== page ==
SOMALIA: Peacekeeping mission extended as parties sign Djibouti peace accord
NAIROBI, 20 August 2008 (IRIN) - After months of on-off talks in Djibouti, representatives of Somalia's Transitional Federal Government (TFG) and a faction of an Eritrea-based opposition alliance have signed an agreement to cease hostilities.
At the same time, the United Nations Security Council has extended the mandate of the African Union peacekeeping mission in the war-torn country. While welcoming the decision, both the government and opposition leaders called for the deployment of a much bigger force under the UN.
The Djibouti peace deal was finally signed after the delegations initialled it on 9 June. Both sides have expressed optimism about the agreement.
"The talks were very successful," Ahmed Abdisalam, the deputy prime minister and leader of the government delegation, told IRIN on 20 August.
He said the sides had held serious discussions "on issues that divide us and the way to a lasting peace and reconciliation in our country".
Abdisalam added that the agreement dealt with practical matters, such as the delivery of humanitarian assistance to the people.
"Both sides have agreed that we should do all we can to make sure that no-one hinders the delivery of aid to the needy," he said.
Abdirahman Abdishakuur, the leader of the delegation for the opposition Alliance for the Re-liberation of Somalia, better known as "The Alliance", said the success of the agreement would depend "on how we implement what we signed".
"I am confident that once we have a schedule for Ethiopian troop withdrawal a ceasefire will follow," he said.
The UN Security Council extended the mandate of the African Mission in Somalia (AMISOM), for six months. AMISOM has about 1,600 troops from Uganda and Burundi.
While welcoming the extension, the government side urged the international community to deploy a larger UN force.
"What we need is the timely deployment of a robust UN stabilisation force," said Abdisalam.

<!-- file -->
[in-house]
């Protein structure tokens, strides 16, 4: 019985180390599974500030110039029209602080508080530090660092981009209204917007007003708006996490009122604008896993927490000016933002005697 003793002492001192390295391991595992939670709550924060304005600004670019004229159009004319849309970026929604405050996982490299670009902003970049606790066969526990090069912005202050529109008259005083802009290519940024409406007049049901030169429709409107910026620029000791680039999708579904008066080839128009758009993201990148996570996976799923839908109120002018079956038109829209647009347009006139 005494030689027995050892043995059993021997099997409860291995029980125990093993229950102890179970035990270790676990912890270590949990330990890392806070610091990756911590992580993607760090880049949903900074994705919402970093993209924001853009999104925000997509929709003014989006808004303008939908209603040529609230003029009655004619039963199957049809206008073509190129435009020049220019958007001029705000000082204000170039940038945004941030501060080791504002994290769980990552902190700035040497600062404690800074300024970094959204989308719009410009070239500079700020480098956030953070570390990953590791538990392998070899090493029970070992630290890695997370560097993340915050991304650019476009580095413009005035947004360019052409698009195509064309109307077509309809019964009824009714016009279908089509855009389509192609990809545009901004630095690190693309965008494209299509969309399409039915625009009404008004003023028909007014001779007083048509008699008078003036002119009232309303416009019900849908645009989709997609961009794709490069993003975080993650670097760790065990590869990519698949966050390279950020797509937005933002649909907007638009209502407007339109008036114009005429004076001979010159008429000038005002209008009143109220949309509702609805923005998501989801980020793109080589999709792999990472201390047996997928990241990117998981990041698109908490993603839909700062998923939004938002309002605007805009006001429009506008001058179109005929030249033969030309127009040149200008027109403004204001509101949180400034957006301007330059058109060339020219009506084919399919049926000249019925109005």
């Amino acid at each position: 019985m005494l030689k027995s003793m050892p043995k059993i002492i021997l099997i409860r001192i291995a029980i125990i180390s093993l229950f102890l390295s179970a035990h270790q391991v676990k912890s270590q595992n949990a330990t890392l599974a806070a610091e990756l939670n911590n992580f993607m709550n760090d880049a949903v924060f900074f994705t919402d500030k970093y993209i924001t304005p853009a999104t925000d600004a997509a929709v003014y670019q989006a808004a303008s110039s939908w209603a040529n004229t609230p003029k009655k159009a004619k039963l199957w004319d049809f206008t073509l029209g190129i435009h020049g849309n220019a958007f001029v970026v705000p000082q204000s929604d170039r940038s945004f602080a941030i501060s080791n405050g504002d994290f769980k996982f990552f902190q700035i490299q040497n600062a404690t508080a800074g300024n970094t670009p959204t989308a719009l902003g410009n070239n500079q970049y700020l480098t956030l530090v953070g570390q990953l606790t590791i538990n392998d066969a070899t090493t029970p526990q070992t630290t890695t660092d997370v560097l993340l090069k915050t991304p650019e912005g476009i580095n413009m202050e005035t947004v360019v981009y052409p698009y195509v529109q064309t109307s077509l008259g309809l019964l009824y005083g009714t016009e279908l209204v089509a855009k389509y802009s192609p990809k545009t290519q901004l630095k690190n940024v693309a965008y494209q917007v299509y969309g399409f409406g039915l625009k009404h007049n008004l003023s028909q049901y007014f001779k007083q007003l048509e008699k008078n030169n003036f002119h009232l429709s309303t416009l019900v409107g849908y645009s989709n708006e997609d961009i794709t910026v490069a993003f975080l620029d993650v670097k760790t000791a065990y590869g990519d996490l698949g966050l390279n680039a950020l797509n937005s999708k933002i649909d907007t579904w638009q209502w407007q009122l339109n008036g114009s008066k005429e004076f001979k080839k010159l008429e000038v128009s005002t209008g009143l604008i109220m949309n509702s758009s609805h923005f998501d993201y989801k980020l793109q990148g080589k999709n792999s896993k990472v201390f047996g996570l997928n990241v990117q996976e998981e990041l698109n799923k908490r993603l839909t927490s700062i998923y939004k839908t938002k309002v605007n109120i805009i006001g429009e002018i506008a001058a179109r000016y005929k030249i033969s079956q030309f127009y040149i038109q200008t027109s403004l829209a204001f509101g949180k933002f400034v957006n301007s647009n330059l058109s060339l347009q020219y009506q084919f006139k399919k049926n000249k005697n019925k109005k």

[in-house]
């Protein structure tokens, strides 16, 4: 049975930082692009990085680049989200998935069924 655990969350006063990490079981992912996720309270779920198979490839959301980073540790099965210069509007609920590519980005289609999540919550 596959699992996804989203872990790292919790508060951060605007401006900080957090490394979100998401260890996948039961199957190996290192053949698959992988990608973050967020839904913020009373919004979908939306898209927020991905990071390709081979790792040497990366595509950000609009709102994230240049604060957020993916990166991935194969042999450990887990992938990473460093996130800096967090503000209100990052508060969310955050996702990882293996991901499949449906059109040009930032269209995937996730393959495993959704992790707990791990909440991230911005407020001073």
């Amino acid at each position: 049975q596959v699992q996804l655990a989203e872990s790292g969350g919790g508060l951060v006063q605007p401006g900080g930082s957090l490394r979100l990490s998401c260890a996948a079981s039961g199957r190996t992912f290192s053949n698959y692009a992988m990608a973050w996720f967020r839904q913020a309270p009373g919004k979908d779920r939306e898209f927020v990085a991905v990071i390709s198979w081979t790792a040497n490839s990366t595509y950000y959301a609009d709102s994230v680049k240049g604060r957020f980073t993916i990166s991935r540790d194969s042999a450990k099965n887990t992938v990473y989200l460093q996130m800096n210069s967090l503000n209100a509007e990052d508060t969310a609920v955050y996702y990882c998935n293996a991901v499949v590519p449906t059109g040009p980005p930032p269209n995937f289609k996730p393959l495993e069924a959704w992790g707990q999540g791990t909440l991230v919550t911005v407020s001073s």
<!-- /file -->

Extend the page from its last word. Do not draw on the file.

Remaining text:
He said that given the country's state of insecurity, the small AU force currently deployed was not enough.
For his part, Abdishakur said his group wanted AMISOM removed and replaced with "troops from friendly countries under a UN mandate".
"These people [AMISOM] have become part of the problem and need to be replaced," he said.
The success of the Djibouti agreement was partly dependent on the deployment of international force, Abdishakur said.
Extending the peacekeeping mission, the Security Council urged AU member states to help AMISOM "facilitate the full withdrawal of other foreign forces from Somalia and help create the conditions for lasting peace and stability there".
Established in February 2007, AMISOM was to have 8,000 troops, mandated to provide protection to the Transitional Federal Institutions (TFIs), to help them carry out their functions of government, and to provide security for key infrastructure.
Somali civil society groups termed the extension "meaningless" to the Somali people.
"People are being killed displaced as we speak," a civil society activist, who declined to be named, said. "What is the extension going to do? It will not change the plight of the people."
The source said initially there was hope that the Djibouti agreement would bring some relief.
"That hope is no longer there; the violence, the displacement and the atrocities are worse today than in June [when the Djibouti agreement was initialled]," the activist said.
Conflict, drought and hyperinflation have combined to create a humanitarian crisis in the war-torn country. Aid workers estimate 2.6 million Somalis need assistance - a number that is expected to reach 3.5 million by the end of the year if the humanitarian situation does not improve, according to the UN.
Copyright © IRIN 2008
This material comes to you via IRIN, the humanitarian news and analysis service of the UN Office for the Coordination of Humanitarian Affairs. The opinions expressed do not necessarily reflect those of the United Nations or its Member States.
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